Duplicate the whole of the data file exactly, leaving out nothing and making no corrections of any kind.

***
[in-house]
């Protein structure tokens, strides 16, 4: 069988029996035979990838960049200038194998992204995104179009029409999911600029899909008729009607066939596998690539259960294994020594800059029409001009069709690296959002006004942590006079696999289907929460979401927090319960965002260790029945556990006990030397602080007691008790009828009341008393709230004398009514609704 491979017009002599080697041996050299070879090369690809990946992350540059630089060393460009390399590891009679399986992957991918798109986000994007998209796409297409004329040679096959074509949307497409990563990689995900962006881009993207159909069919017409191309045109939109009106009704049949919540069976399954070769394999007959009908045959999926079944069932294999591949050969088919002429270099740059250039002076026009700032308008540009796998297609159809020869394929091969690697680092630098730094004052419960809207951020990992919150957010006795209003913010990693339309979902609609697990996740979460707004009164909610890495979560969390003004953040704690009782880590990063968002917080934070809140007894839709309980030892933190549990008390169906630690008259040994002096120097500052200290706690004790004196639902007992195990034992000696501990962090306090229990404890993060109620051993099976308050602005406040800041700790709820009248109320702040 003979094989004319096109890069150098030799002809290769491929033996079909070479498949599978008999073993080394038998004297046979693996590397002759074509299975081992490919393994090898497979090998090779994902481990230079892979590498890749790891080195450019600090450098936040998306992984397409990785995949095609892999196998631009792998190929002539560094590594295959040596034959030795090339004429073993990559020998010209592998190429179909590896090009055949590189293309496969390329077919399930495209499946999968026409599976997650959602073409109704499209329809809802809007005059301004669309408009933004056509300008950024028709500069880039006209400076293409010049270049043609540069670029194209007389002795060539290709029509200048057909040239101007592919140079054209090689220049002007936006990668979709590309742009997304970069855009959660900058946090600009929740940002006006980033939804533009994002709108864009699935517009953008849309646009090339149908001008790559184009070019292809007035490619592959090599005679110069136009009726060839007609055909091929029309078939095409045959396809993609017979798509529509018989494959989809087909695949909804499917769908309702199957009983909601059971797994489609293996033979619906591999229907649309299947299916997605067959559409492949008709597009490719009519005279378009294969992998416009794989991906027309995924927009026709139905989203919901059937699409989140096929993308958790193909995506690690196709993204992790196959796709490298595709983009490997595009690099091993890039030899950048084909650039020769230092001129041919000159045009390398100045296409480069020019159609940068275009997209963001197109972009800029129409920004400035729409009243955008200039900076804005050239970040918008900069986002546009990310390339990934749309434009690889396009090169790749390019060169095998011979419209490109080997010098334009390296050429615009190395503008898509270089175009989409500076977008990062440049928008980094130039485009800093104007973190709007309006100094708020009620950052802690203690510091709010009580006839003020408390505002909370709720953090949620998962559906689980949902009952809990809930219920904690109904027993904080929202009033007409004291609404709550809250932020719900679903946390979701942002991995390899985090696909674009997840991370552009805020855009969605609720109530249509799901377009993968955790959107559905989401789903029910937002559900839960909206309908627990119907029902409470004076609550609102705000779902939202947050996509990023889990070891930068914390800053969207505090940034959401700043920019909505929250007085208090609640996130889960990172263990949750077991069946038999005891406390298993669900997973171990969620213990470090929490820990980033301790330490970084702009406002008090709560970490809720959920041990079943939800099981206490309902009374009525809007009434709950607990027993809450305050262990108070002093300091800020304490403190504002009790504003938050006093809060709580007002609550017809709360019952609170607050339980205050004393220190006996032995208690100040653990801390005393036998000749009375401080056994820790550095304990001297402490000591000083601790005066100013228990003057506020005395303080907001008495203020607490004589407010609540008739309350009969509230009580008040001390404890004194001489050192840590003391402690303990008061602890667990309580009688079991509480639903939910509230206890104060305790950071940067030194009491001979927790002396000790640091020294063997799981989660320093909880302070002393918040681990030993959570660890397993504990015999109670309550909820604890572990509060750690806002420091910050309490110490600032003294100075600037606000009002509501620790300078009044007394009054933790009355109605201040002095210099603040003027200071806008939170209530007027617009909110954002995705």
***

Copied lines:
[in-house]
């Protein structure tokens, strides 16, 4: 069988029996035979990838960049200038194998992204995104179009029409999911600029899909008729009607066939596998690539259960294994020594800059029409001009069709690296959002006004942590006079696999289907929460979401927090319960965002260790029945556990006990030397602080007691008790009828009341008393709230004398009514609704 491979017009002599080697041996050299070879090369690809990946992350540059630089060393460009390399590891009679399986992957991918798109986000994007998209796409297409004329040679096959074509949307497409990563990689995900962006881009993207159909069919017409191309045109939109009106009704049949919540069976399954070769394999007959009908045959999926079944069932294999591949050969088919002429270099740059250039002076026009700032308008540009796998297609159809020869394929091969690697680092630098730094004052419960809207951020990992919150957010006795209003913010990693339309979902609609697990996740979460707004009164909610890495979560969390003004953040704690009782880590990063968002917080934070809140007894839709309980030892933190549990008390169906630690008259040994002096120097500052200290706690004790004196639902007992195990034992000696501990962090306090229990404890993060109620051993099976308050602005406040800041700790709820009248109320702040 003979094989004319096109890069150098030799002809290769491929033996079909070479498949599978008999073993080394038998004297046979693996590397002759074509299975081992490919393994090898497979090998090779994902481990230079892979590498890749790891080195450019600090450098936040998306992984397409990785995949095609892999196998631009792998190929002539560094590594295959040596034959030795090339004429073993990559020998010209592998190429179909590896090009055949590189293309496969390329077919399930495209499946999968026409599976997650959602073409109704499209329809809802809007005059301004669309408009933004056509300008950024028709500069880039006209400076293409010049270049043609540069670029194209007389002795060539290709029509200048057909040239101007592919140079054209090689220049002007936006990668979709590309742009997304970069855009959660900058946090600009929740940002006006980033939804533009994002709108864009699935517009953008849309646009090339149908001008790559184009070019292809007035490619592959090599005679110069136009009726060839007609055909091929029309078939095409045959396809993609017979798509529509018989494959989809087909695949909804499917769908309702199957009983909601059971797994489609293996033979619906591999229907649309299947299916997605067959559409492949008709597009490719009519005279378009294969992998416009794989991906027309995924927009026709139905989203919901059937699409989140096929993308958790193909995506690690196709993204992790196959796709490298595709983009490997595009690099091993890039030899950048084909650039020769230092001129041919000159045009390398100045296409480069020019159609940068275009997209963001197109972009800029129409920004400035729409009243955008200039900076804005050239970040918008900069986002546009990310390339990934749309434009690889396009090169790749390019060169095998011979419209490109080997010098334009390296050429615009190395503008898509270089175009989409500076977008990062440049928008980094130039485009800093104007973190709007309006100094708020009620950052802690203690510091709010009580006839003020408390505002909370709720953090949620998962559906689980949902009952809990809930219920904690109904027993904080929202009033007409004291609404709550809250932020719900679903946390979701942002991995390899985090696909674009997840991370552009805020855009969605609720109530249509799901377009993968955790959107559905989401789903029910937002559900839960909206309908627990119907029902409470004076609550609102705000779902939202947050996509990023889990070891930068914390800053969207505090940034959401700043920019909505929250007085208090609640996130889960990172263990949750077991069946038999005891406390298993669900997973171990969620213990470090929490820990980033301790330490970084702009406002008090709560970490809720959920041990079943939800099981206490309902009374009525809007009434709950607990027993809450305050262990108070002093300091800020304490403190504002009790504003938050006093809060709580007002609550017809709360019952609170607050339980205050004393220190006996032995208690100040653990801390005393036998000749009375401080056994820790550095304990001297402490000591000083601790005066100013228990003057506020005395303080907001008495203020607490004589407010609540008739309350009969509230009580008040001390404890004194001489050192840590003391402690303990008061602890667990309580009688079991509480639903939910509230206890104060305790950071940067030194009491001979927790002396000790640091020294063997799981989660320093909880302070002393918040681990030993959570660890397993504990015999109670309550909820604890572990509060750690806002420091910050309490110490600032003294100075600037606000009002509501620790300078009044007394009054933790009355109605201040002095210099603040003027200071806008939170209530007027617009909110954002995705």